As will be appreciated, by placing the transparent ball lens 28 with its light gathering and bending first surface 29 facing the light output end 26 of the fiber optic cable 22 in the air gap 32, a large light index differential is established upon the surface of the ball lens 28, and gives rise to a light bending in a manner of optimum light refraction, without the need for a large amount of light bending from the ball lens second surface while in vitreous eye fluid. To further hold the transparent ball lens 28 secured in position within the support tube 24, FIG. 4 illustrates the ends of the support tube 24 essentially being rolled-over (as at 40) about the second surface 31 of the transparent material ball lens 28, opposite to the light bending surface 29.

With the light source 18 of FIG. 2 comprising a halogen light bulb and a condensing lens, for example, the illuminator of the invention will then be effective to enable the eye surgeon to direct the light to substantially cover where he wishes in illuminating the retinal area. By specifying the dispersal angle desired, a ball lens material can be selected for the ball lens 28 either with, or without, a small degree of light "spill-over", along with its concomitant relatively small amount of light-dimming at the edges. In either event, the end result is a construction which throws a minimum amount of light back into the viewing path of the surgeon's microscope lens, and in a construction which is quite inexpensive to produce. In this manner, the relatively coherent light which exits from the fiber optic cable diverging at an angle of approximately 20 is diverged further at approximately a 90 angle in an evenly illuminated manner over the viewing area of the retina.

While there have been described what are considered to be preferred embodiments of the present invention, it will be readily appreciated by those skilled in the art that modifications can be made without departing from the scope of the teachings herein. Thus, and for example, while the wide-angle illuminator of the invention has been particularly described in context with a manner of employing it to advantage in retinal eye surgery, the teachings of the invention will apply whenever it is desired to provide light dispersal inside a body over a wide angle, as in bladder surgery. There, and generally in any type of environment where transparent fluids would interfere with obtaining a wide-angle illumination, a handpiece stem could be utilized, according to the invention, in allowing a large light index differential between the fiber material and the light dispersing material, to invasively illuminate inside a body at close proximity regardless of the relatively transparent fluid present where the handpiece stem is immersed. Additionally, and as will be understood, the teachings of the invention could apply equally as well in these or other procedures--even without the need of a handpiece--as where the wide-angle illuminator is located on the end of an endoscope, for example. For such reasons, therefore, the scope of the present invention should be read in light of the appended claims which describe the apparatus for providing this light dispersal, and the method of obtaining this type of invasive illumination, not only within the eye, but at any point within the body.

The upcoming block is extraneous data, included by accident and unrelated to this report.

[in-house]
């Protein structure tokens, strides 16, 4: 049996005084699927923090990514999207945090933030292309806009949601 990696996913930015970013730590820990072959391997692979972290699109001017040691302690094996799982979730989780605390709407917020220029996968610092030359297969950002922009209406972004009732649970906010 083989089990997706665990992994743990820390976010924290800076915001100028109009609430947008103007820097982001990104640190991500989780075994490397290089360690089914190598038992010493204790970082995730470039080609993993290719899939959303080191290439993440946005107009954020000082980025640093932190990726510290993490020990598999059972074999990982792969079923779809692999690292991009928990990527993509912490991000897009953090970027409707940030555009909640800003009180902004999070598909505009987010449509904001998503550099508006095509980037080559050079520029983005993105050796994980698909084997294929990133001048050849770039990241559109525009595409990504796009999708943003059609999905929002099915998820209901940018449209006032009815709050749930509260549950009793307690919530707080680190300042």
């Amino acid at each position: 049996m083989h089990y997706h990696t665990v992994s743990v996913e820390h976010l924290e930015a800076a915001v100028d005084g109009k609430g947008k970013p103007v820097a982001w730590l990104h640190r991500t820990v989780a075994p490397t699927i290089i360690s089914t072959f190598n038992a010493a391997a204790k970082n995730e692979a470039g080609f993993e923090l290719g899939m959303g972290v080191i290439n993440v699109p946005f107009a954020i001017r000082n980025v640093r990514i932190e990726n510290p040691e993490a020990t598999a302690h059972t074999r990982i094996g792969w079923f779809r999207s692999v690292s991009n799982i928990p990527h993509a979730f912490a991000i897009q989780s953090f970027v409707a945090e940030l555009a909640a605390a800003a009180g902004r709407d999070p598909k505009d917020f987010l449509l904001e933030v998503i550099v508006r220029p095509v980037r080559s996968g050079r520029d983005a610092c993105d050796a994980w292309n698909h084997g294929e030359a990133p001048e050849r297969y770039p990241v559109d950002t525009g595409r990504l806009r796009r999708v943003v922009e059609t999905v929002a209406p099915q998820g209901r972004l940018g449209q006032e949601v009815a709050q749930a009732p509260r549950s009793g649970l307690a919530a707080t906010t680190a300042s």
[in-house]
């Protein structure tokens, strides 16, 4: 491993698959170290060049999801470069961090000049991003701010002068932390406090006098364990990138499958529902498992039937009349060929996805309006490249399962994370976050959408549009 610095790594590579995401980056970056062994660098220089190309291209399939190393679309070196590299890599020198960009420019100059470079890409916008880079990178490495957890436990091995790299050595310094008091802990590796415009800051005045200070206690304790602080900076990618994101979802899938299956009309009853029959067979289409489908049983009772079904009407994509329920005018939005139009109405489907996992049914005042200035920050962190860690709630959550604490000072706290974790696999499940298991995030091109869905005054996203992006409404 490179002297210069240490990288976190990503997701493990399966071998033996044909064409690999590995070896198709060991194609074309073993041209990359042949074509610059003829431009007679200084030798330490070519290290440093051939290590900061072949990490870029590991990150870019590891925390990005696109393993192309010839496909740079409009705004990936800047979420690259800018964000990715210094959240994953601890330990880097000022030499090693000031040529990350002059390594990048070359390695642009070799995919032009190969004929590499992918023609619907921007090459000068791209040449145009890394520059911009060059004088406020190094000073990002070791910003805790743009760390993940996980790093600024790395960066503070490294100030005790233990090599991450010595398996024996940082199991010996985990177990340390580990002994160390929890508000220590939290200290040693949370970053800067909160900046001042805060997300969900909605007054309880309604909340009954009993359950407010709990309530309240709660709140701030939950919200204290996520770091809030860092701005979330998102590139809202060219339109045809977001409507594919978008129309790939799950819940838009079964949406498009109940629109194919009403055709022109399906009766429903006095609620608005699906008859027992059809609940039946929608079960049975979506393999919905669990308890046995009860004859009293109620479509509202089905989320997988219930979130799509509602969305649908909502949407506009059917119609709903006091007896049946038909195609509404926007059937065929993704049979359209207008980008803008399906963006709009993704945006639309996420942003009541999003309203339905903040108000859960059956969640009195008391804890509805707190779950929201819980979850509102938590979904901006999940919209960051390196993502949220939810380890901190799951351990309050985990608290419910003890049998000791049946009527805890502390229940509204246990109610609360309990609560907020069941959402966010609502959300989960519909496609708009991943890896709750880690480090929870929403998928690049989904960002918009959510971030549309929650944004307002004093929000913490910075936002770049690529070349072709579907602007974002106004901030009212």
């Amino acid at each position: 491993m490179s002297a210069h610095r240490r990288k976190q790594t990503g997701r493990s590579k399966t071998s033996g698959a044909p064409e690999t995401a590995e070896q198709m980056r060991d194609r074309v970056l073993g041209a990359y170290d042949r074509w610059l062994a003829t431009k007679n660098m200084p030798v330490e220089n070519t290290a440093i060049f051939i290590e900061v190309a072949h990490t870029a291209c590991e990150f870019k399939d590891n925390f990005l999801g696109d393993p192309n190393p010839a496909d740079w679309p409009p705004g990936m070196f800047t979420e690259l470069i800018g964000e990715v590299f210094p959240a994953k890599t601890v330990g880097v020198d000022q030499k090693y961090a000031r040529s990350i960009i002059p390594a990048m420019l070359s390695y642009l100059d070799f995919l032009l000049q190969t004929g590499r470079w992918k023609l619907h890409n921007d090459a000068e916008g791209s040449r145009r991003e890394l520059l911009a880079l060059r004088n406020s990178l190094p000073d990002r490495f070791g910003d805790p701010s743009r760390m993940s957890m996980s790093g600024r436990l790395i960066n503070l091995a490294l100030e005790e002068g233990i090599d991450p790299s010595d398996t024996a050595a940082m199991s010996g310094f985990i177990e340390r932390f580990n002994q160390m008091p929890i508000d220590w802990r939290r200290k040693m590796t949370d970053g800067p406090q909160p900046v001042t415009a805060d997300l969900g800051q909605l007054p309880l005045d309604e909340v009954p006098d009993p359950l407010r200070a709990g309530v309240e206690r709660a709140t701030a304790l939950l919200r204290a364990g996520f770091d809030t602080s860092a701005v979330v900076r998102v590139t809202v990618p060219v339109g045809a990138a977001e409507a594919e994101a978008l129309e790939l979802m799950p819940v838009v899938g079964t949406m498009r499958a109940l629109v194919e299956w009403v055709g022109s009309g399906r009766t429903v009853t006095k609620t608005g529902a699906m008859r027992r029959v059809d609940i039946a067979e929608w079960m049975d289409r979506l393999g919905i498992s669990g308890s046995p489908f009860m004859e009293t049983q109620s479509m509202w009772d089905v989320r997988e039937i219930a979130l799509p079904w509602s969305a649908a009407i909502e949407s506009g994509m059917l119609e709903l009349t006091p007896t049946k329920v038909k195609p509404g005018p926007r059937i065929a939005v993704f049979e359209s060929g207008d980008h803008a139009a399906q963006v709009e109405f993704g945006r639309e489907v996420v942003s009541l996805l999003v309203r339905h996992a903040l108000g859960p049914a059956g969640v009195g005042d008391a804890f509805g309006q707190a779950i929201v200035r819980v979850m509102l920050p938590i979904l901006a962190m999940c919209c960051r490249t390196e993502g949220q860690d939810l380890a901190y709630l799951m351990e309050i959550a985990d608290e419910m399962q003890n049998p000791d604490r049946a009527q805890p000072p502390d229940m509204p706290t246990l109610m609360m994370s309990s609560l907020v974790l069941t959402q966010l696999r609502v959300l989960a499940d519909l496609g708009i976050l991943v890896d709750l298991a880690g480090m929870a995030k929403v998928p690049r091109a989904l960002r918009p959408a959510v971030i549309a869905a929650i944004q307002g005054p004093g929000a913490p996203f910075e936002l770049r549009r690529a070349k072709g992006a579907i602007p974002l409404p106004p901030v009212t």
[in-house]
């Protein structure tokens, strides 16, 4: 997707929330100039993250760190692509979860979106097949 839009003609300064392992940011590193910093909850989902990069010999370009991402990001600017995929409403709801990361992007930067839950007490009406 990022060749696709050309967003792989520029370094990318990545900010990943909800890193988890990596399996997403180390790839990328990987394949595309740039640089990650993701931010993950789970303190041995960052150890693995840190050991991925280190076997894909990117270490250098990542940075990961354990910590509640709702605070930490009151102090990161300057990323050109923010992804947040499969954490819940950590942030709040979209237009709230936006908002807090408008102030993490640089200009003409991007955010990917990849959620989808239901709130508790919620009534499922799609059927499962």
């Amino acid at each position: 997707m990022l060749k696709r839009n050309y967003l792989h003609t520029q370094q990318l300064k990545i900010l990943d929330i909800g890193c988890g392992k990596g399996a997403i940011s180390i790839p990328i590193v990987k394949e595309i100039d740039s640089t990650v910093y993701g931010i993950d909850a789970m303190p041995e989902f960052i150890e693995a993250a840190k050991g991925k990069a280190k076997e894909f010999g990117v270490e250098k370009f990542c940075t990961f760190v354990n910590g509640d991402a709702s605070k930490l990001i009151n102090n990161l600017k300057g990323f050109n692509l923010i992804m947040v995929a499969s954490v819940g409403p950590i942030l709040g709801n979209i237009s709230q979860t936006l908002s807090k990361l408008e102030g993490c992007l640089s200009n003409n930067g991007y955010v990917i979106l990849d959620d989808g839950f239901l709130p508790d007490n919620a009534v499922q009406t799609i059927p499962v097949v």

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Referenced by
Citing PatentFiling datePublication dateApplicantTitle
US5968033 *Nov 3, 1997Oct 19, 1999Fuller Research CorporationOptical delivery system and method for subsurface tissue irradiation
US6829411Aug 31, 2001Dec 7, 2004Syntec, Inc.Wide angle light diffusing optical fiber tip
US7074040 *Mar 30, 2004Jul 11, 2006Ultradent Products, Inc.Ball lens for use with a dental curing light
US7837372Jun 23, 2008Nov 23, 2010Alcon, Inc.Variable intensity endoilluminator
US8152798Oct 31, 2006Apr 10, 2012Novartis AgSurgical variable-angle illuminator
US8498506Mar 26, 2012Jul 30, 2013Alcon Research, Ltd.Preconditioned illuminator system and method
US8542962 *Aug 13, 2009Sep 24, 2013Alcon Research, Ltd.Preconditioned illuminator system and method
US20100042080 *Aug 13, 2009Feb 18, 2010Smith Ronald TPreconditioned Illuminator System and Method
US20120319010 *May 17, 2012Dec 20, 2012Nomir Medical Technologies Inc.Therapeutic light delivery apparatus, method, and system
EP1522290A1 *Oct 4, 2004Apr 13, 2005Alcon, IncSurgical wide angle illuminator
EP2085059A2 *Oct 31, 2006Aug 5, 2009Alcon, Inc.Surgical wide-angle illuminator with compound parabolic concentrator (cpc) cone
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Classifications
U.S. Classification385/31, 385/78, 385/38, 606/16, 606/15, 385/33, 385/35, 385/84, 385/77, 606/4, 606/17
International ClassificationA61F9/011, G02B6/42, A61B19/00, G02B6/24
Cooperative ClassificationA61F9/00727, A61B19/5202, G02B6/4203, A61F2009/00863, G02B6/241, A61B2019/5206
European ClassificationA61B19/52B, G02B6/24A
Legal Events
DateCodeEventDescription
Sep 19, 2006FPExpired due to failure to pay maintenance fee
Effective date: 20060721
Jul 21, 2006LAPSLapse for failure to pay maintenance fees
Feb 8, 2006REMIMaintenance fee reminder mailed
Dec 18, 2001FPAYFee payment
Year of fee payment: 4